Choosing a college isn't a simple task - you want to pick a school that will challenge you intellectually and provide you with life experiences that help you grow as a person. But unless you want to live in your parents' basement for the rest of your life, you also want to pick a school that prepares you for a successful career, both in terms of getting hired and equipping you with the skills to properly do your job. PayScale's College Salary Report has ranked more than 1,000 colleges and universities by the median salaries of their alumni. By knowing how much you can expect to earn after getting your bachelor's degree, you can choose a school wisely and set yourself up for future financial security, especially when evaluating how much to borrow to help pay for your education.
The data used to calculate all salary information comes from millions of people who have taken the PayScale Salary Survey and told us where they received their bachelor's degree. If you want to see salaries based off alumni who only received a bachelor's degree, use the Bachelor's Only tab. To see median alumni salaries that include data from graduates who went on to earn a graduate degree (at any school, not just the university where they obtained a bachelor's degree), use the All Alumni tab.
The Best College By Alumni Salary
You might assume that the highest earners in the country come from well-known Ivy League Schools like Harvard or Princeton, but the truth is, the highest median alumni salaries often come from students who attended small colleges with strong engineering programs.
If we focus on early career earnings, elite military schools reign supreme. For bachelor's-only graduates, the United States Military Academy at West Point and the Naval Academy at Annapolis are often home to high earners. The fact that West Point and Naval Academy alumni graduate with military experience probably increases their worth to employers.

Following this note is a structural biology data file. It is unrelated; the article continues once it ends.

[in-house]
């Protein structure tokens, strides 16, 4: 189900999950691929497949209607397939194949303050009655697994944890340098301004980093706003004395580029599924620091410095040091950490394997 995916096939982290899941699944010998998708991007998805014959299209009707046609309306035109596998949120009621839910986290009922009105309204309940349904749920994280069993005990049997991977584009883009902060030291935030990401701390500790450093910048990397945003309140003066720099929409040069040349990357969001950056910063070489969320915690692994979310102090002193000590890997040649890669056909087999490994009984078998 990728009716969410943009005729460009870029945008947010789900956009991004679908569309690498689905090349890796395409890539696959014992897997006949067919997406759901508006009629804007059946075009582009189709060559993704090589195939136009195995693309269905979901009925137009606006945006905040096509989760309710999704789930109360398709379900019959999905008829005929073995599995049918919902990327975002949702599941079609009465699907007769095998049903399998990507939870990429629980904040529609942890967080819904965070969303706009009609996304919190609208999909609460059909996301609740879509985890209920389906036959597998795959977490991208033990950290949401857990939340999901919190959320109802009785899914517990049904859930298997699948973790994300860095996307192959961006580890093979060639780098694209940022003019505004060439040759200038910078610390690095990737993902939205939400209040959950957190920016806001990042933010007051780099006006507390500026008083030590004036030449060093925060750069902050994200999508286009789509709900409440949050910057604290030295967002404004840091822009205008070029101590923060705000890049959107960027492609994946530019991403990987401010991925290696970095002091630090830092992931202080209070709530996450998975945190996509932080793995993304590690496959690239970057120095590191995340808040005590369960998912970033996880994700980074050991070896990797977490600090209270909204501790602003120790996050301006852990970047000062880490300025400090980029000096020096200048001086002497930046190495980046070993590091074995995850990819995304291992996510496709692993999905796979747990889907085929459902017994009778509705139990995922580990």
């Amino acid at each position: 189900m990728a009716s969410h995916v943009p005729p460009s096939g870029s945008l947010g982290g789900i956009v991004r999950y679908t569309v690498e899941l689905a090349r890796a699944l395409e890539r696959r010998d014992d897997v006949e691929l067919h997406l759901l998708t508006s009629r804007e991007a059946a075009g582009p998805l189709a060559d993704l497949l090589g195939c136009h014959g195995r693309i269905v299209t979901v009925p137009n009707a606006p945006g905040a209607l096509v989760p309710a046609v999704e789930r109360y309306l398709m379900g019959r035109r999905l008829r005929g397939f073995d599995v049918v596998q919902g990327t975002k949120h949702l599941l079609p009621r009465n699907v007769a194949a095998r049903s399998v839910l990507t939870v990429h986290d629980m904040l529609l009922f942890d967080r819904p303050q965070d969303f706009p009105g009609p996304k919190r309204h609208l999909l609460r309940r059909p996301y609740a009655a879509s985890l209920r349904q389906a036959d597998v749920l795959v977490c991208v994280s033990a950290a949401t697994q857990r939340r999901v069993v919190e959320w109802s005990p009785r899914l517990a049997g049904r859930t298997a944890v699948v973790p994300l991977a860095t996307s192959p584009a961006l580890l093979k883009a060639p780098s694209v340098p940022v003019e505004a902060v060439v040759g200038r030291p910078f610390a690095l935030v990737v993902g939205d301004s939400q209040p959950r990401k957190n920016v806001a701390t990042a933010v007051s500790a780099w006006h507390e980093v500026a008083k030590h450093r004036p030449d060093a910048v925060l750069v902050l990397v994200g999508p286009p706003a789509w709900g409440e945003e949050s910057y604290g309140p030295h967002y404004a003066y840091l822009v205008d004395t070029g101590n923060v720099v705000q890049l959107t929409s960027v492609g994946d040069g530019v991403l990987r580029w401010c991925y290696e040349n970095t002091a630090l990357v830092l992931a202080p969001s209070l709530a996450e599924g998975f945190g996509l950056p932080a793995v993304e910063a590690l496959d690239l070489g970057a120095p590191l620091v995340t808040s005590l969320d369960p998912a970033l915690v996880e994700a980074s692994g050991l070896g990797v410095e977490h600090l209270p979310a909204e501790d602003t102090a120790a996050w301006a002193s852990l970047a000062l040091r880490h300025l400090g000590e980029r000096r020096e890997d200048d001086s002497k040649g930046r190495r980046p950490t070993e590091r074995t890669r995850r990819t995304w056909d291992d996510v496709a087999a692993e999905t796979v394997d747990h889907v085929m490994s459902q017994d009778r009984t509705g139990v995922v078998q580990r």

The colleges with the highest-earning alumni almost all have one thing in common - they produce a lot of engineers and other workers with valuable STEM degrees. However, that doesn't mean that everybody should become an engineer. PayScale publishes this data to help students understand the typical salaries they will likely go on to earn, and the corresponding amount of student debt they can afford to take on.
But don't count liberal arts schools out just yet. Harvey Mudd and the USNA are both technically liberal arts schools as well because of the curriculums they require of graduates before receiving their degrees. However, even more classically styled liberal arts schools, like Washington and Lee University, Colgate University, Carleton College and Williams College produce high-earning graduates. Prospective students should just be aware that a liberal arts degree may mean it takes them a longer time to get settled in the career of their dreams, but their well-rounded, analytical skillsets and ability to clearly communicate can set them up for successful careers.
Public Colleges vs. Private Colleges
Both public and private schools can produce high-earning alumni. All military academies produce high-earning grads (again, when looking at grads in civilian jobs), and SUNY - Maritime College, the University of California - Berkeley and the Georgia Institute of Technology produce very high-earning alumni, beating out some Ivy League Schools.